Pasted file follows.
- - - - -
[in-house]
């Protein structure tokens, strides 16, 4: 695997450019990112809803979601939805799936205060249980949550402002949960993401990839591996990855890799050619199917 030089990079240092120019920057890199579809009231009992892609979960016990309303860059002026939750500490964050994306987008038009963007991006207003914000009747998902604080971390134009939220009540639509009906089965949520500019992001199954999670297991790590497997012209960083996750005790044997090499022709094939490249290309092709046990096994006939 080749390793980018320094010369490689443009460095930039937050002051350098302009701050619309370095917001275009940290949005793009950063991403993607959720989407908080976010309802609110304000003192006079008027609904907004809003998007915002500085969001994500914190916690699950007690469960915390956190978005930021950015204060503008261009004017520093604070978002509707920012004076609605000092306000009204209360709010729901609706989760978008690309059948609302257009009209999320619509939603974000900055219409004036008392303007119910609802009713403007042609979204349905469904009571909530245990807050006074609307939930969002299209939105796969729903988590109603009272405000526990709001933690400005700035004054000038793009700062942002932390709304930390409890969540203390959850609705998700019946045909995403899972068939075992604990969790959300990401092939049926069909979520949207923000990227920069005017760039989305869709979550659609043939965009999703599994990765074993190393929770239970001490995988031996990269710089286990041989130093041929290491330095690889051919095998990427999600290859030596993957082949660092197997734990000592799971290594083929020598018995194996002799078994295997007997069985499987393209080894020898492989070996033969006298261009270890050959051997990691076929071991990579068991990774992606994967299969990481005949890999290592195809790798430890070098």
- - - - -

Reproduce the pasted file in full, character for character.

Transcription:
[in-house]
């Protein structure tokens, strides 16, 4: 695997450019990112809803979601939805799936205060249980949550402002949960993401990839591996990855890799050619199917 030089990079240092120019920057890199579809009231009992892609979960016990309303860059002026939750500490964050994306987008038009963007991006207003914000009747998902604080971390134009939220009540639509009906089965949520500019992001199954999670297991790590497997012209960083996750005790044997090499022709094939490249290309092709046990096994006939 080749390793980018320094010369490689443009460095930039937050002051350098302009701050619309370095917001275009940290949005793009950063991403993607959720989407908080976010309802609110304000003192006079008027609904907004809003998007915002500085969001994500914190916690699950007690469960915390956190978005930021950015204060503008261009004017520093604070978002509707920012004076609605000092306000009204209360709010729901609706989760978008690309059948609302257009009209999320619509939603974000900055219409004036008392303007119910609802009713403007042609979204349905469904009571909530245990807050006074609307939930969002299209939105796969729903988590109603009272405000526990709001933690400005700035004054000038793009700062942002932390709304930390409890969540203390959850609705998700019946045909995403899972068939075992604990969790959300990401092939049926069909979520949207923000990227920069005017760039989305869709979550659609043939965009999703599994990765074993190393929770239970001490995988031996990269710089286990041989130093041929290491330095690889051919095998990427999600290859030596993957082949660092197997734990000592799971290594083929020598018995194996002799078994295997007997069985499987393209080894020898492989070996033969006298261009270890050959051997990691076929071991990579068991990774992606994967299969990481005949890999290592195809790798430890070098």